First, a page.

• Went to bed thinking the 2016 GOP primary couldn’t get any stranger or nastier. Woke up, again, to find out I was wrong.
• From Christianity Today: “Darrin Patrick, vice president of the Acts 29 church planting network and founding pastor of The Journey megachurch in St. Louis, has been fired for violating his duties as a pastor. The Journey cited a range of ongoing sinful behaviors over the past few years including manipulation, domineering. …”
Never heard of this guy. Who is he? “Patrick, the author of The Dude’s Guide to Manhood … also served as a council member for The Gospel Coalition.” Oh, one of those “biblical manhood” guys. OK, then.
Pro-tip: Never read anything called “The Dude’s Guide to …” unless it was actually written by Jeff Bridges.
• “A St. Anthony manufactured home community is closing forcing 100 families to move.”
This is a terrific, moving photo gallery from the Star Tribune about the end of a neighborhood and the loss of home for 100 families in Minnesota. Millions of Americans, like these families, have poured their savings into buying a home, but do not own the land beneath it. And when that land is sold by profit-seeking landlords, they lose everything.
• “Gay students, supporters and alumni at Wheaton College, a top evangelical Christian school that counts former House Speaker Dennis Hastert among its most famous grads, have told the administration they are ‘stunned’ the college has not condemned the sexual abuse of boys that Hastert admitted committing when he was sentenced last Wednesday for fraud in trying to cover up the abuse.” (See also: “Wheaton tarnishes itself again.”)• “Bryan Stevenson Is Working To Transform How Society’s Most Vulnerable Access Legal Aid.”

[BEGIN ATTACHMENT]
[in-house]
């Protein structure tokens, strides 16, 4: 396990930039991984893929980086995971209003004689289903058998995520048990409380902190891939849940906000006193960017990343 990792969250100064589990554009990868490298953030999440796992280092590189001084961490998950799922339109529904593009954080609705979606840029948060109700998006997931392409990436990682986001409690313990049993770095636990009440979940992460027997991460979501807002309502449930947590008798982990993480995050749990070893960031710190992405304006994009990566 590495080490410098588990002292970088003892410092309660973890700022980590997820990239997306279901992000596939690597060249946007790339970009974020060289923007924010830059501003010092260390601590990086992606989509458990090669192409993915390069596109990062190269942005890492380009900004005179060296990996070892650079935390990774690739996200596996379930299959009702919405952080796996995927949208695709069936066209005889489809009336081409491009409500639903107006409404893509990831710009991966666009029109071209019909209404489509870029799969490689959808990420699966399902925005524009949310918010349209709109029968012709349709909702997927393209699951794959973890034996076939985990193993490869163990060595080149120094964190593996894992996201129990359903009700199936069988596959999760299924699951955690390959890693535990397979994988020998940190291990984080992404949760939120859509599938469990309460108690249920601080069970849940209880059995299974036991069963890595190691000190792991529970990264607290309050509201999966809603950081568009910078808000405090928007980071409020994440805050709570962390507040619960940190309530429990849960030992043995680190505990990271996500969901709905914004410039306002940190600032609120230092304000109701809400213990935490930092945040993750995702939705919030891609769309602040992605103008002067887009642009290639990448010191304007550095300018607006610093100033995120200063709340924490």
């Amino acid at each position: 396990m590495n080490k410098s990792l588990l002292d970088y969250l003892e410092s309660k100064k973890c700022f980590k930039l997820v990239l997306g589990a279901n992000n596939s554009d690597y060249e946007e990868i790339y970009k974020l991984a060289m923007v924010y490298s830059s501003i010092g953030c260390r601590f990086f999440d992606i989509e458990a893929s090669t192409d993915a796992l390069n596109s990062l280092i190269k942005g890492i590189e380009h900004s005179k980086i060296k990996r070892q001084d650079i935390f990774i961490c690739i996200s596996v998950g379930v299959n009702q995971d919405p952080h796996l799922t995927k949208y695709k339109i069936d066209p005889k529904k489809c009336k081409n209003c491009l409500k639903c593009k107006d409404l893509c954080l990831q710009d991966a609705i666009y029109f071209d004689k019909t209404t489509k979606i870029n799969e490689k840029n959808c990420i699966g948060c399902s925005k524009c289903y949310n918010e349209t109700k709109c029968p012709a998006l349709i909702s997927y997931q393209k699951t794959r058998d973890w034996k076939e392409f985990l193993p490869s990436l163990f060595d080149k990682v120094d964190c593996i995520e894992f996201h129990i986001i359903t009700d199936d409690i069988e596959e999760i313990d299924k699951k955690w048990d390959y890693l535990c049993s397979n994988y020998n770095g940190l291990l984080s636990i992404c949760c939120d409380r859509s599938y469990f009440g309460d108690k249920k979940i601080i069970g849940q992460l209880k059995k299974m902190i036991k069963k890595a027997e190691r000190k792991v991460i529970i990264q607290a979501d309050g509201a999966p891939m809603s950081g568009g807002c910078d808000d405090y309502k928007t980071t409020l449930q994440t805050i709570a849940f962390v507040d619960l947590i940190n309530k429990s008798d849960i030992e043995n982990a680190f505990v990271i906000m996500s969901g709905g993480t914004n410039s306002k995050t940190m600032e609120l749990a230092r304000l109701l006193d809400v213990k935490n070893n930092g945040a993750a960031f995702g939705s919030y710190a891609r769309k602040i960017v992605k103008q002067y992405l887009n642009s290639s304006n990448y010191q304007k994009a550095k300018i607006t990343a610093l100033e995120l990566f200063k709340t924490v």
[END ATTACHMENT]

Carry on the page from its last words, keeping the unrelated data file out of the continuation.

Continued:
(My alma mater counts Bryan Stevenson “among its most famous grads.” This is why, unlike Wheaton, it’s not considered “a top evangelical Christian school.” )
• Here’s yet another one of those stories. Trumpite gets elected to local board of education. Trumpite writes hateful screed on Facebook. Trumpite forced to resign from board of education.
Gladys Gryskiewicz was forced to step down for writing things like “America needs to get rid of people like you” and “stay in your desserts [sic] and follow your religion in your own countries.” She wrote this about students and families in the school district she was elected to oversee. The Reuters report refers to this as “offensive” and notes that a student — the son of Pakistani immigrants — was “offended.” That’s not wrong, but it’s beside the point. This isn’t about “offensiveness.”
It’s about the fact that Gladys Gryskiewicz disqualified herself from serving on the school board by stating that she was unwilling and incapable of serving the interests of many of her students and their families. And that means she is unwilling and unable to serve on the board of education.
The “offensive”/”offended” narrative distracts from that crucial point — misleading us into notions of “political correctness” or the idea that this has to do primarily with people’s feelings and sensitivities. That’s not the main point. The main point is that Gryskiewicz — by her own, voluntary admission — cannot do the job and will not do the job she was elected to do, just as Donald Trump has repeatedly told us he cannot and will not do the job he is campaigning to do.
• Jennifer Miller’s “The Mercy Girls” is a long, disturbing read about a chain of “Christian counseling centers” that seem like a nightmare mix of Cuckoo’s Nest and the Magdalene laundries. Mercy Ministries doesn’t seem to supply much of either. It seems more like the setting for some future season of American Horror Story.